Credit Peggy Lowe/Harvest Public Media

Five years ago, Howard G. Buffett was at a meeting of an international food aid agency when he was told that feeding the millions of starving people in Africa was simple.

Just give them better seeds, someone said.

That advice might work on some philanthropists. But Buffett, son of billionaire Warren Buffett, happens to be an Illinois farmer.

“This guy was explaining to me how to farm and he’d never been on a farm in his life,” he said. “So it really kind of irritated me. I came home and said, ‘OK, I’m going to have data to show these guys.’”

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Harvest Desk
4:02 am
Mon August 19, 2013

My Farm Roots: Winning Respect

Danelle Myer grew up on a conventional farm, but now runs a small, local vegetable farm outside Logan, Iowa.
Credit Amy Mayer/Harvest Public Media

This is the eleventh installment of the 2013 edition of My Farm Roots, Harvest Public Media’s series chronicling Americans’ connection to the land. Click here to explore more My Farm Roots stories and to share your own.

Danelle Myer owns a small vegetable farm and like many other small farmers, she’s passionate about the kind of operation she wants to grow: a small, local business.

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Harvest Desk
4:28 pm
Fri August 16, 2013

State Fairs: A Summer Tradition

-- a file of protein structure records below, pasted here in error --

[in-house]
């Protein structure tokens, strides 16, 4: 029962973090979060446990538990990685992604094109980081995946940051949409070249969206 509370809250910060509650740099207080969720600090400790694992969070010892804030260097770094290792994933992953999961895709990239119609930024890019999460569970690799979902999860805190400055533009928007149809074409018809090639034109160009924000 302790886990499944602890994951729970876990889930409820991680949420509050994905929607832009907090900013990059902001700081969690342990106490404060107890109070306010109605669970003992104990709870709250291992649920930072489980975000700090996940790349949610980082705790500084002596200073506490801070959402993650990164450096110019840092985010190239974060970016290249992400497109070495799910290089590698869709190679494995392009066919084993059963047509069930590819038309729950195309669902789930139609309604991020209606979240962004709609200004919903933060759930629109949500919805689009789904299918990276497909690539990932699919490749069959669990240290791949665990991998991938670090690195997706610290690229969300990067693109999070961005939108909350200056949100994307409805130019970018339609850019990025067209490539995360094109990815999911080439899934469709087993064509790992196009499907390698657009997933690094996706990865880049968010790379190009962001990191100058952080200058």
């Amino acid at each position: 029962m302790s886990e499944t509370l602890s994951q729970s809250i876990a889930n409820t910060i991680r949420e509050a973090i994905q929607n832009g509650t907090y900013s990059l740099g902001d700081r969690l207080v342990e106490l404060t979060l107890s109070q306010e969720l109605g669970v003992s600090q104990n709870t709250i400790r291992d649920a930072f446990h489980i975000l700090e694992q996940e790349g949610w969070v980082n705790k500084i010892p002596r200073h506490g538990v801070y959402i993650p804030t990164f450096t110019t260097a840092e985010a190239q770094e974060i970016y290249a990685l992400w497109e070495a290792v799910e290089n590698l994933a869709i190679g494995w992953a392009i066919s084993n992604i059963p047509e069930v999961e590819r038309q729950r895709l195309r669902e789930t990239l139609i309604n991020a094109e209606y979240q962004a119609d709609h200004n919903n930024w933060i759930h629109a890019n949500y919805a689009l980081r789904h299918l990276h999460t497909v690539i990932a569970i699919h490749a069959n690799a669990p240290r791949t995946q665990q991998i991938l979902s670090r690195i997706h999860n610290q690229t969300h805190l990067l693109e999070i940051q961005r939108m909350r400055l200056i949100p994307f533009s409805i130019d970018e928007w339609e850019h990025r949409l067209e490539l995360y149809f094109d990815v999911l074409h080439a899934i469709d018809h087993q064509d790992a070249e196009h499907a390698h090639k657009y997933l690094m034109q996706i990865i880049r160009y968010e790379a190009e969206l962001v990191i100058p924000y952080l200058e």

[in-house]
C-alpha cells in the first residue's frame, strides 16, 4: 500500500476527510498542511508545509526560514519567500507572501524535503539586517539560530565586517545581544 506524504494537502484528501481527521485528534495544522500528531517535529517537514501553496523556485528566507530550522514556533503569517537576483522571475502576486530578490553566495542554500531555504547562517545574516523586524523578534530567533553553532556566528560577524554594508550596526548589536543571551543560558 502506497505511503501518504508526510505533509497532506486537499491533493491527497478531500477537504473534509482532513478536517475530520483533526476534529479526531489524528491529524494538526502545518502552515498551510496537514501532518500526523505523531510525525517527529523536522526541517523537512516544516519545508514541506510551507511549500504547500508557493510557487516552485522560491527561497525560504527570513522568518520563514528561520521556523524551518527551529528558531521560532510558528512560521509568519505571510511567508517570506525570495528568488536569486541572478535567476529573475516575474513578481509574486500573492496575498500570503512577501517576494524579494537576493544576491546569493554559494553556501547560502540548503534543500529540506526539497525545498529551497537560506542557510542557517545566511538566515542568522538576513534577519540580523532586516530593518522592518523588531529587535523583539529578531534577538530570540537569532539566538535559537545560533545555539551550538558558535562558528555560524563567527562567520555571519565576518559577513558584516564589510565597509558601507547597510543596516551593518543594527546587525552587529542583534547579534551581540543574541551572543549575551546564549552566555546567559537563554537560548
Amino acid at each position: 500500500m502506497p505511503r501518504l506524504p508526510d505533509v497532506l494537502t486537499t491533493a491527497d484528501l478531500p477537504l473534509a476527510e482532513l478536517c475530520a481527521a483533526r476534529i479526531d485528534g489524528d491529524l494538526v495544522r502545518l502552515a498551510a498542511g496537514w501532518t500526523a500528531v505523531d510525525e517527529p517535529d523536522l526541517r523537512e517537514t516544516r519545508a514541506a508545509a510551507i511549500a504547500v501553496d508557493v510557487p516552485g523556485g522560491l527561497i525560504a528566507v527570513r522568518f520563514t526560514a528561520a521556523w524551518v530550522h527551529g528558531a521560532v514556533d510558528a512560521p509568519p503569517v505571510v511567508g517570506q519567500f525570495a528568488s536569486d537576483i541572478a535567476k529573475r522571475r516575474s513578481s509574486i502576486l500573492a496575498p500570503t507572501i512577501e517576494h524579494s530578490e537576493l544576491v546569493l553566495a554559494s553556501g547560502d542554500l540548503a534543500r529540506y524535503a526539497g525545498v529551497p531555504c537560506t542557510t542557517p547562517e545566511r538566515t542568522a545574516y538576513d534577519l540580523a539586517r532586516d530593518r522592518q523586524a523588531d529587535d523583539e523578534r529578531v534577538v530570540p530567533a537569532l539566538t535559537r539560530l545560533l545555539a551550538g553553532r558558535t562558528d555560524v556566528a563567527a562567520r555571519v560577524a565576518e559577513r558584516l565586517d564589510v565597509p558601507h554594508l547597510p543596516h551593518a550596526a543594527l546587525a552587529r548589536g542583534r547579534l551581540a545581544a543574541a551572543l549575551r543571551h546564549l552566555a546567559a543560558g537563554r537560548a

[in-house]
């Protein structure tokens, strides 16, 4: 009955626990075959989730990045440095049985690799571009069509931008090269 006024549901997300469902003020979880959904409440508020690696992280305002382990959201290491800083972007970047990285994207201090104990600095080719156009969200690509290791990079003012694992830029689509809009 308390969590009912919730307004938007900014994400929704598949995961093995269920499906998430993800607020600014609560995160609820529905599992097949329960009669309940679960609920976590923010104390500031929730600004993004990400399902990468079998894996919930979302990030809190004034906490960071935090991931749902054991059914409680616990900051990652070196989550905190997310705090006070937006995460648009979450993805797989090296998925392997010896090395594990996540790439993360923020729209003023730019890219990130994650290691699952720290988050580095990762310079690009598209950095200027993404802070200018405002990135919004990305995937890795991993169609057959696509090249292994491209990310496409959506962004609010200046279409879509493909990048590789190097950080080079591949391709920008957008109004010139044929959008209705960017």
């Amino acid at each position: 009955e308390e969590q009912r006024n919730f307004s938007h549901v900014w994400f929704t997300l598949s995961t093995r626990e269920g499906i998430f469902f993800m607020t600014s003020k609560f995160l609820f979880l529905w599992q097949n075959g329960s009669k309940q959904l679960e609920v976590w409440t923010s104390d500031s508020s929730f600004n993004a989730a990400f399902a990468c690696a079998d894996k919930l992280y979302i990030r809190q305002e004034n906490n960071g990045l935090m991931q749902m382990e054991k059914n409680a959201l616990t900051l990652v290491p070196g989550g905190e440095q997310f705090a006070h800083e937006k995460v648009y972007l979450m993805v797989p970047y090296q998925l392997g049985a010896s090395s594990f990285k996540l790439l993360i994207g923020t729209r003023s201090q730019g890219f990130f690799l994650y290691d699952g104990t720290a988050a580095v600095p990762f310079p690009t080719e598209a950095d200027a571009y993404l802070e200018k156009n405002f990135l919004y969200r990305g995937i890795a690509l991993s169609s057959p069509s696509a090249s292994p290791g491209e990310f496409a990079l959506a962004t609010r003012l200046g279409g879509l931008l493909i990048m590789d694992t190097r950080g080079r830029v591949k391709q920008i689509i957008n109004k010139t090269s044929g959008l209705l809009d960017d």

Credit Bill Wheelhouse/Harvest Public Media

It’s August. The days are growing shorter, fall is approaching, but summer isn’t done just yet. All over the country folks are flocking to that ultimate summer tradition: the state fair.

Carnival rides and games, meat on a stick, livestock competitions – the Midwest does state fairs up right. And for many, summer in the Midwest isn't complete without a trip to the state fair. For others, a virtual visit will have to do.

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Harvest Desk
1:50 pm
Wed August 14, 2013

Congressman Schock Talks Farm Bill

Cong. Aaron Schock talks with constituents in western Illinois
Credit Scott Stuntz

With Congress in its August recess, the farm bill is stalled and many are pessimistic about getting a new bill passed before the current extension expires on Sept. 30. Still, farm country legislators aren’t exactly giving up hope.
Republican Illinois Congressman Aaron Schock was asked about the farm bill at a town hall style meeting in in his district this week.
He said that he thinks the most likely outcome is that the House will pass a “food stamp bill,” to go along with a agriculture portion it passed in June. That could put the farm bill back on track.

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Harvest Desk
8:24 am
Tue August 13, 2013

Honeybee Health In Illinois: A Tale Of Two Apiaries

Peter Gray/WUIS

The stakes are high for honeybees.

A survey conducted by the USDA shows apiaries continue to lose nearly one third of hives each year.